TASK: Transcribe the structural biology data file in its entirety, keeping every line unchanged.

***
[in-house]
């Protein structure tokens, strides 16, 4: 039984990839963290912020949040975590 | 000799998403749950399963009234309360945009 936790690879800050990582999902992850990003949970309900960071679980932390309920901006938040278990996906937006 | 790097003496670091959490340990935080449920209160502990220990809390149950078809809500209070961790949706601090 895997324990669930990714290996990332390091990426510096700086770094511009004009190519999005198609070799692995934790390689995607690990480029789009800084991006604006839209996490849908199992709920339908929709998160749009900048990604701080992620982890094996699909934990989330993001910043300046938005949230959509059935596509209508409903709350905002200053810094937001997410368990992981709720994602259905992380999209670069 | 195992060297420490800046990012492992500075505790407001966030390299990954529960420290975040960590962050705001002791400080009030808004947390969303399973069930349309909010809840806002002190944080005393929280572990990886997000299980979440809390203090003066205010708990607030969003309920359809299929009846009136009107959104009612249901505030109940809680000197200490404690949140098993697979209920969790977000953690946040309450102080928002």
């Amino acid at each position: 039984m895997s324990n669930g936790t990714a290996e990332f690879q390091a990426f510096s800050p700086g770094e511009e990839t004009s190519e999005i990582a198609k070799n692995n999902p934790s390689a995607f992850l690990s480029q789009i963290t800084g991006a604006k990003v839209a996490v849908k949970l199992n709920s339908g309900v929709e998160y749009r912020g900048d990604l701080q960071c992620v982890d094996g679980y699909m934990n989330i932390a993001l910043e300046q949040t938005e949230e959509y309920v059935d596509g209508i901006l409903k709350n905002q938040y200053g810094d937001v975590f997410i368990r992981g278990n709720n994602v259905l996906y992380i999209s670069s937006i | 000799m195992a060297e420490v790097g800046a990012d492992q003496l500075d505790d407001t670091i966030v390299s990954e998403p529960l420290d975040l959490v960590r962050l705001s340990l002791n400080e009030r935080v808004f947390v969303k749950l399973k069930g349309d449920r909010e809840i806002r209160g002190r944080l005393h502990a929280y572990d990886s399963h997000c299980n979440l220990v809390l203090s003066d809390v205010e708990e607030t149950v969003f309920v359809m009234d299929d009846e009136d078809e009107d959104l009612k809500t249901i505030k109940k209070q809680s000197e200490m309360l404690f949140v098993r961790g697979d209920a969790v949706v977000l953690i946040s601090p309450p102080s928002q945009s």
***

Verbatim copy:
[in-house]
């Protein structure tokens, strides 16, 4: 039984990839963290912020949040975590 | 000799998403749950399963009234309360945009 936790690879800050990582999902992850990003949970309900960071679980932390309920901006938040278990996906937006 | 790097003496670091959490340990935080449920209160502990220990809390149950078809809500209070961790949706601090 895997324990669930990714290996990332390091990426510096700086770094511009004009190519999005198609070799692995934790390689995607690990480029789009800084991006604006839209996490849908199992709920339908929709998160749009900048990604701080992620982890094996699909934990989330993001910043300046938005949230959509059935596509209508409903709350905002200053810094937001997410368990992981709720994602259905992380999209670069 | 195992060297420490800046990012492992500075505790407001966030390299990954529960420290975040960590962050705001002791400080009030808004947390969303399973069930349309909010809840806002002190944080005393929280572990990886997000299980979440809390203090003066205010708990607030969003309920359809299929009846009136009107959104009612249901505030109940809680000197200490404690949140098993697979209920969790977000953690946040309450102080928002």
């Amino acid at each position: 039984m895997s324990n669930g936790t990714a290996e990332f690879q390091a990426f510096s800050p700086g770094e511009e990839t004009s190519e999005i990582a198609k070799n692995n999902p934790s390689a995607f992850l690990s480029q789009i963290t800084g991006a604006k990003v839209a996490v849908k949970l199992n709920s339908g309900v929709e998160y749009r912020g900048d990604l701080q960071c992620v982890d094996g679980y699909m934990n989330i932390a993001l910043e300046q949040t938005e949230e959509y309920v059935d596509g209508i901006l409903k709350n905002q938040y200053g810094d937001v975590f997410i368990r992981g278990n709720n994602v259905l996906y992380i999209s670069s937006i | 000799m195992a060297e420490v790097g800046a990012d492992q003496l500075d505790d407001t670091i966030v390299s990954e998403p529960l420290d975040l959490v960590r962050l705001s340990l002791n400080e009030r935080v808004f947390v969303k749950l399973k069930g349309d449920r909010e809840i806002r209160g002190r944080l005393h502990a929280y572990d990886s399963h997000c299980n979440l220990v809390l203090s003066d809390v205010e708990e607030t149950v969003f309920v359809m009234d299929d009846e009136d078809e009107d959104l009612k809500t249901i505030k109940k209070q809680s000197e200490m309360l404690f949140v098993r961790g697979d209920a969790v949706v977000l953690i946040s601090p309450p102080s928002q945009s």